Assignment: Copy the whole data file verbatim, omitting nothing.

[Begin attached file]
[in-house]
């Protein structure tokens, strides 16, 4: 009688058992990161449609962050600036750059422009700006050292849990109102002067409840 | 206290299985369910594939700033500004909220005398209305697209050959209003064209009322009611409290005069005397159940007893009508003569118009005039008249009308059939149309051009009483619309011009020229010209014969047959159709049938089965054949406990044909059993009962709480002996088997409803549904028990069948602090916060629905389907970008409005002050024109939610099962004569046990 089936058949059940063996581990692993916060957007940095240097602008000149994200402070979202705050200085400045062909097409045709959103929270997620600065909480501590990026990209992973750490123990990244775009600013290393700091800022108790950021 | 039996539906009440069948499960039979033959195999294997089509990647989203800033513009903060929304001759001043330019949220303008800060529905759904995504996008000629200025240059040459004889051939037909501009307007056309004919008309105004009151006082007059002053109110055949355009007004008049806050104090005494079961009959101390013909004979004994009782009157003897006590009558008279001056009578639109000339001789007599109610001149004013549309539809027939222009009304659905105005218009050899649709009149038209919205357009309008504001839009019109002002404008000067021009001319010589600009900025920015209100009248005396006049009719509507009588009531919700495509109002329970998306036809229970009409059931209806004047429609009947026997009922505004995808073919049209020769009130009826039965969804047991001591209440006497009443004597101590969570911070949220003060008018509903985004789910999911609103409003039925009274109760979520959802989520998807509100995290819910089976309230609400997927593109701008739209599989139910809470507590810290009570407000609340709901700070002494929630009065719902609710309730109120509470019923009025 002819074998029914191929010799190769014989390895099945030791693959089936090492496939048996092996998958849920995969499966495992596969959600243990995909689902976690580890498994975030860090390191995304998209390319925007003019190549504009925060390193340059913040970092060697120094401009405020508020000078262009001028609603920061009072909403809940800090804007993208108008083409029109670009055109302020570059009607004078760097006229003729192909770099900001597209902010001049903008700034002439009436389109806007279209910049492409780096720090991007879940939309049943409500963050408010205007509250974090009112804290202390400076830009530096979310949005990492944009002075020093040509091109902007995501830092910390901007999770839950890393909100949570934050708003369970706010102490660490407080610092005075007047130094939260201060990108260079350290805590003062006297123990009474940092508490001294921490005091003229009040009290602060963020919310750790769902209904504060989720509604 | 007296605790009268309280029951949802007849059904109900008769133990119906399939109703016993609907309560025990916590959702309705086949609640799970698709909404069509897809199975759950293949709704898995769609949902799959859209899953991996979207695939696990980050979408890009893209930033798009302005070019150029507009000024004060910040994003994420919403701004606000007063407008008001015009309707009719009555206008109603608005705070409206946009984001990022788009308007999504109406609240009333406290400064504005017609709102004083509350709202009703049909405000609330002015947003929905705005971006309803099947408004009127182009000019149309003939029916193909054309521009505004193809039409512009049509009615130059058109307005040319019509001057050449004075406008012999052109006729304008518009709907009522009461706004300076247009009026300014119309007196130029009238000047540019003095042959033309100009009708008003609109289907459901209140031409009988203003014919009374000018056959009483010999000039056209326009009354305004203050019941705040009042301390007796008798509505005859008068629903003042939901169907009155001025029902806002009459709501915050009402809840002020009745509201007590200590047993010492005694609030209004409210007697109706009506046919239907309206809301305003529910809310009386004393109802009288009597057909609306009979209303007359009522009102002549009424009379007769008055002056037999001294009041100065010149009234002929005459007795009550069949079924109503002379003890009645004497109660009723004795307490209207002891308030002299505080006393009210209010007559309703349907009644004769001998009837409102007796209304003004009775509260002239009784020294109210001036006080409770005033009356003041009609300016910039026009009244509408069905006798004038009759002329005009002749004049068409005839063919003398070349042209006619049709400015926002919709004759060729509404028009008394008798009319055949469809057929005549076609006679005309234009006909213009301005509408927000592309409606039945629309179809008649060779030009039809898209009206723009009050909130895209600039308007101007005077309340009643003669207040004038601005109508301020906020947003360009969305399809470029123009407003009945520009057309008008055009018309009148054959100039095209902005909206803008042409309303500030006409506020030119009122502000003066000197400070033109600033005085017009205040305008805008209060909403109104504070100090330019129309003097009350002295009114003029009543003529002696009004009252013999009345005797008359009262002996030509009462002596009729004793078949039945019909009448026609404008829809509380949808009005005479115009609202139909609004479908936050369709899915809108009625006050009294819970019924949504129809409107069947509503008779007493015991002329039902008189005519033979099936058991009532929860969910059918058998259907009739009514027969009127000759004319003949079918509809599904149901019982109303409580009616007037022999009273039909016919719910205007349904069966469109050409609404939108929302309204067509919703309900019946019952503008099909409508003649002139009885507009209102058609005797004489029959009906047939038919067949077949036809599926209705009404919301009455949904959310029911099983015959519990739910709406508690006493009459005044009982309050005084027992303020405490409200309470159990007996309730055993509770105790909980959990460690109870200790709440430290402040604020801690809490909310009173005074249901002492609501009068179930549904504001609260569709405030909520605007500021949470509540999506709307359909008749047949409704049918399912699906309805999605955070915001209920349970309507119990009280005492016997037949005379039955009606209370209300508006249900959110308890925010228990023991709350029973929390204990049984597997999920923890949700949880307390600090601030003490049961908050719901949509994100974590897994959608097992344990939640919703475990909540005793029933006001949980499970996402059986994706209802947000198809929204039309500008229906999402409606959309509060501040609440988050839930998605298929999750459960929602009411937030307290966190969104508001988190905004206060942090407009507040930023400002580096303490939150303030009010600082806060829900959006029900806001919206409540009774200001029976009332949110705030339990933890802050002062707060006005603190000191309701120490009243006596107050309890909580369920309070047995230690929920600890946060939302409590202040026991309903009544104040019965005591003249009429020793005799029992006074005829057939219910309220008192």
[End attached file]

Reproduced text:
[in-house]
């Protein structure tokens, strides 16, 4: 009688058992990161449609962050600036750059422009700006050292849990109102002067409840 | 206290299985369910594939700033500004909220005398209305697209050959209003064209009322009611409290005069005397159940007893009508003569118009005039008249009308059939149309051009009483619309011009020229010209014969047959159709049938089965054949406990044909059993009962709480002996088997409803549904028990069948602090916060629905389907970008409005002050024109939610099962004569046990 089936058949059940063996581990692993916060957007940095240097602008000149994200402070979202705050200085400045062909097409045709959103929270997620600065909480501590990026990209992973750490123990990244775009600013290393700091800022108790950021 | 039996539906009440069948499960039979033959195999294997089509990647989203800033513009903060929304001759001043330019949220303008800060529905759904995504996008000629200025240059040459004889051939037909501009307007056309004919008309105004009151006082007059002053109110055949355009007004008049806050104090005494079961009959101390013909004979004994009782009157003897006590009558008279001056009578639109000339001789007599109610001149004013549309539809027939222009009304659905105005218009050899649709009149038209919205357009309008504001839009019109002002404008000067021009001319010589600009900025920015209100009248005396006049009719509507009588009531919700495509109002329970998306036809229970009409059931209806004047429609009947026997009922505004995808073919049209020769009130009826039965969804047991001591209440006497009443004597101590969570911070949220003060008018509903985004789910999911609103409003039925009274109760979520959802989520998807509100995290819910089976309230609400997927593109701008739209599989139910809470507590810290009570407000609340709901700070002494929630009065719902609710309730109120509470019923009025 002819074998029914191929010799190769014989390895099945030791693959089936090492496939048996092996998958849920995969499966495992596969959600243990995909689902976690580890498994975030860090390191995304998209390319925007003019190549504009925060390193340059913040970092060697120094401009405020508020000078262009001028609603920061009072909403809940800090804007993208108008083409029109670009055109302020570059009607004078760097006229003729192909770099900001597209902010001049903008700034002439009436389109806007279209910049492409780096720090991007879940939309049943409500963050408010205007509250974090009112804290202390400076830009530096979310949005990492944009002075020093040509091109902007995501830092910390901007999770839950890393909100949570934050708003369970706010102490660490407080610092005075007047130094939260201060990108260079350290805590003062006297123990009474940092508490001294921490005091003229009040009290602060963020919310750790769902209904504060989720509604 | 007296605790009268309280029951949802007849059904109900008769133990119906399939109703016993609907309560025990916590959702309705086949609640799970698709909404069509897809199975759950293949709704898995769609949902799959859209899953991996979207695939696990980050979408890009893209930033798009302005070019150029507009000024004060910040994003994420919403701004606000007063407008008001015009309707009719009555206008109603608005705070409206946009984001990022788009308007999504109406609240009333406290400064504005017609709102004083509350709202009703049909405000609330002015947003929905705005971006309803099947408004009127182009000019149309003939029916193909054309521009505004193809039409512009049509009615130059058109307005040319019509001057050449004075406008012999052109006729304008518009709907009522009461706004300076247009009026300014119309007196130029009238000047540019003095042959033309100009009708008003609109289907459901209140031409009988203003014919009374000018056959009483010999000039056209326009009354305004203050019941705040009042301390007796008798509505005859008068629903003042939901169907009155001025029902806002009459709501915050009402809840002020009745509201007590200590047993010492005694609030209004409210007697109706009506046919239907309206809301305003529910809310009386004393109802009288009597057909609306009979209303007359009522009102002549009424009379007769008055002056037999001294009041100065010149009234002929005459007795009550069949079924109503002379003890009645004497109660009723004795307490209207002891308030002299505080006393009210209010007559309703349907009644004769001998009837409102007796209304003004009775509260002239009784020294109210001036006080409770005033009356003041009609300016910039026009009244509408069905006798004038009759002329005009002749004049068409005839063919003398070349042209006619049709400015926002919709004759060729509404028009008394008798009319055949469809057929005549076609006679005309234009006909213009301005509408927000592309409606039945629309179809008649060779030009039809898209009206723009009050909130895209600039308007101007005077309340009643003669207040004038601005109508301020906020947003360009969305399809470029123009407003009945520009057309008008055009018309009148054959100039095209902005909206803008042409309303500030006409506020030119009122502000003066000197400070033109600033005085017009205040305008805008209060909403109104504070100090330019129309003097009350002295009114003029009543003529002696009004009252013999009345005797008359009262002996030509009462002596009729004793078949039945019909009448026609404008829809509380949808009005005479115009609202139909609004479908936050369709899915809108009625006050009294819970019924949504129809409107069947509503008779007493015991002329039902008189005519033979099936058991009532929860969910059918058998259907009739009514027969009127000759004319003949079918509809599904149901019982109303409580009616007037022999009273039909016919719910205007349904069966469109050409609404939108929302309204067509919703309900019946019952503008099909409508003649002139009885507009209102058609005797004489029959009906047939038919067949077949036809599926209705009404919301009455949904959310029911099983015959519990739910709406508690006493009459005044009982309050005084027992303020405490409200309470159990007996309730055993509770105790909980959990460690109870200790709440430290402040604020801690809490909310009173005074249901002492609501009068179930549904504001609260569709405030909520605007500021949470509540999506709307359909008749047949409704049918399912699906309805999605955070915001209920349970309507119990009280005492016997037949005379039955009606209370209300508006249900959110308890925010228990023991709350029973929390204990049984597997999920923890949700949880307390600090601030003490049961908050719901949509994100974590897994959608097992344990939640919703475990909540005793029933006001949980499970996402059986994706209802947000198809929204039309500008229906999402409606959309509060501040609440988050839930998605298929999750459960929602009411937030307290966190969104508001988190905004206060942090407009507040930023400002580096303490939150303030009010600082806060829900959006029900806001919206409540009774200001029976009332949110705030339990933890802050002062707060006005603190000191309701120490009243006596107050309890909580369920309070047995230690929920600890946060939302409590202040026991309903009544104040019965005591003249009429020793005799029992006074005829057939219910309220008192």